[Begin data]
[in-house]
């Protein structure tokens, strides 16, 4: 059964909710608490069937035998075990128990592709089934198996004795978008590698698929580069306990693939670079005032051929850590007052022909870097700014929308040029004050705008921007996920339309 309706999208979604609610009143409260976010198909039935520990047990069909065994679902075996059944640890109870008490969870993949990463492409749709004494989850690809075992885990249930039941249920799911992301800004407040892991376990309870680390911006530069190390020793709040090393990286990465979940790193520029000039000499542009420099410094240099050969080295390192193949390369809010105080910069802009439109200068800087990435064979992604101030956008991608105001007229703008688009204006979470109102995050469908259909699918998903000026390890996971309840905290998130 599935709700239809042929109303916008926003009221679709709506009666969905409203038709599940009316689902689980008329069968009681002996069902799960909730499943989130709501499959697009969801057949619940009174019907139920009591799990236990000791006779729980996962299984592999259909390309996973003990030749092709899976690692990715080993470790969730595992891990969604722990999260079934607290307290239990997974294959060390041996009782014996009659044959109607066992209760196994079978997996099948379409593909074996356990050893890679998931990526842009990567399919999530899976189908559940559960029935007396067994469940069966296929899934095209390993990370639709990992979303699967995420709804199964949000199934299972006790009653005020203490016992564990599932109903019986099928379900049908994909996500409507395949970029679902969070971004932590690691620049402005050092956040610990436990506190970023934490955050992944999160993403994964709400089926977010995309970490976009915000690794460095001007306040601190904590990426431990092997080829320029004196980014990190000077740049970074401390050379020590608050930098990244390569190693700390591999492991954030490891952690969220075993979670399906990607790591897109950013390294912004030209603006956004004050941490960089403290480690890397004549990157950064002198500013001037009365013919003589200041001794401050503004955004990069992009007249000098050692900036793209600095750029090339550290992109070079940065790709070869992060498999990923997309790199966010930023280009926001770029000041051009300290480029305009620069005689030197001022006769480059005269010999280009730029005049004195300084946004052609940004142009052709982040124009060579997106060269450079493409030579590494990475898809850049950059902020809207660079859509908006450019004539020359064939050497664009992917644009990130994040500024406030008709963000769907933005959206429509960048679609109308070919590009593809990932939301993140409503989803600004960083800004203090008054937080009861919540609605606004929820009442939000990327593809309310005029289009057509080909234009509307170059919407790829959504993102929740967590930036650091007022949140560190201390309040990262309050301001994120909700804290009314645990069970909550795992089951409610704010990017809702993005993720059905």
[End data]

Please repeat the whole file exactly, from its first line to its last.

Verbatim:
[in-house]
């Protein structure tokens, strides 16, 4: 059964909710608490069937035998075990128990592709089934198996004795978008590698698929580069306990693939670079005032051929850590007052022909870097700014929308040029004050705008921007996920339309 309706999208979604609610009143409260976010198909039935520990047990069909065994679902075996059944640890109870008490969870993949990463492409749709004494989850690809075992885990249930039941249920799911992301800004407040892991376990309870680390911006530069190390020793709040090393990286990465979940790193520029000039000499542009420099410094240099050969080295390192193949390369809010105080910069802009439109200068800087990435064979992604101030956008991608105001007229703008688009204006979470109102995050469908259909699918998903000026390890996971309840905290998130 599935709700239809042929109303916008926003009221679709709506009666969905409203038709599940009316689902689980008329069968009681002996069902799960909730499943989130709501499959697009969801057949619940009174019907139920009591799990236990000791006779729980996962299984592999259909390309996973003990030749092709899976690692990715080993470790969730595992891990969604722990999260079934607290307290239990997974294959060390041996009782014996009659044959109607066992209760196994079978997996099948379409593909074996356990050893890679998931990526842009990567399919999530899976189908559940559960029935007396067994469940069966296929899934095209390993990370639709990992979303699967995420709804199964949000199934299972006790009653005020203490016992564990599932109903019986099928379900049908994909996500409507395949970029679902969070971004932590690691620049402005050092956040610990436990506190970023934490955050992944999160993403994964709400089926977010995309970490976009915000690794460095001007306040601190904590990426431990092997080829320029004196980014990190000077740049970074401390050379020590608050930098990244390569190693700390591999492991954030490891952690969220075993979670399906990607790591897109950013390294912004030209603006956004004050941490960089403290480690890397004549990157950064002198500013001037009365013919003589200041001794401050503004955004990069992009007249000098050692900036793209600095750029090339550290992109070079940065790709070869992060498999990923997309790199966010930023280009926001770029000041051009300290480029305009620069005689030197001022006769480059005269010999280009730029005049004195300084946004052609940004142009052709982040124009060579997106060269450079493409030579590494990475898809850049950059902020809207660079859509908006450019004539020359064939050497664009992917644009990130994040500024406030008709963000769907933005959206429509960048679609109308070919590009593809990932939301993140409503989803600004960083800004203090008054937080009861919540609605606004929820009442939000990327593809309310005029289009057509080909234009509307170059919407790829959504993102929740967590930036650091007022949140560190201390309040990262309050301001994120909700804290009314645990069970909550795992089951409610704010990017809702993005993720059905």